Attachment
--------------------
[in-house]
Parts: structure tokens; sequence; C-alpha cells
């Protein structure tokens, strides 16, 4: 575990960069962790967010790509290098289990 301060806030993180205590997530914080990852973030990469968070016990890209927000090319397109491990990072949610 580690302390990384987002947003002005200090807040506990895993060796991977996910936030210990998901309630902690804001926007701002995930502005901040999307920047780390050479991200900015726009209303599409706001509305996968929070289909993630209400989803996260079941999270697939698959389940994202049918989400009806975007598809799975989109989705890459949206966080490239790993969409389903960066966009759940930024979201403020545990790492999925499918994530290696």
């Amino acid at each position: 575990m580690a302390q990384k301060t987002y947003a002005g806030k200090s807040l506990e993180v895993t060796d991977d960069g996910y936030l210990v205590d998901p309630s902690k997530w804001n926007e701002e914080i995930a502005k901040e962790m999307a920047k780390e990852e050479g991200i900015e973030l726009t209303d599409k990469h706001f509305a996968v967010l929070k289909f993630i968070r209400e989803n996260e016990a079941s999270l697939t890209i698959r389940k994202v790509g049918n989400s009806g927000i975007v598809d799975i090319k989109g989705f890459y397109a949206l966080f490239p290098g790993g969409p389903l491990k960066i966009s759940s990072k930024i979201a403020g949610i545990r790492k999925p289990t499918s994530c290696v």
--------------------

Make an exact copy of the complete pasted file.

[in-house]
Parts: structure tokens; sequence; C-alpha cells
């Protein structure tokens, strides 16, 4: 575990960069962790967010790509290098289990 301060806030993180205590997530914080990852973030990469968070016990890209927000090319397109491990990072949610 580690302390990384987002947003002005200090807040506990895993060796991977996910936030210990998901309630902690804001926007701002995930502005901040999307920047780390050479991200900015726009209303599409706001509305996968929070289909993630209400989803996260079941999270697939698959389940994202049918989400009806975007598809799975989109989705890459949206966080490239790993969409389903960066966009759940930024979201403020545990790492999925499918994530290696």
């Amino acid at each position: 575990m580690a302390q990384k301060t987002y947003a002005g806030k200090s807040l506990e993180v895993t060796d991977d960069g996910y936030l210990v205590d998901p309630s902690k997530w804001n926007e701002e914080i995930a502005k901040e962790m999307a920047k780390e990852e050479g991200i900015e973030l726009t209303d599409k990469h706001f509305a996968v967010l929070k289909f993630i968070r209400e989803n996260e016990a079941s999270l697939t890209i698959r389940k994202v790509g049918n989400s009806g927000i975007v598809d799975i090319k989109g989705f890459y397109a949206l966080f490239p290098g790993g969409p389903l491990k960066i966009s759940s990072k930024i979201a403020g949610i545990r790492k999925p289990t499918s994530c290696v």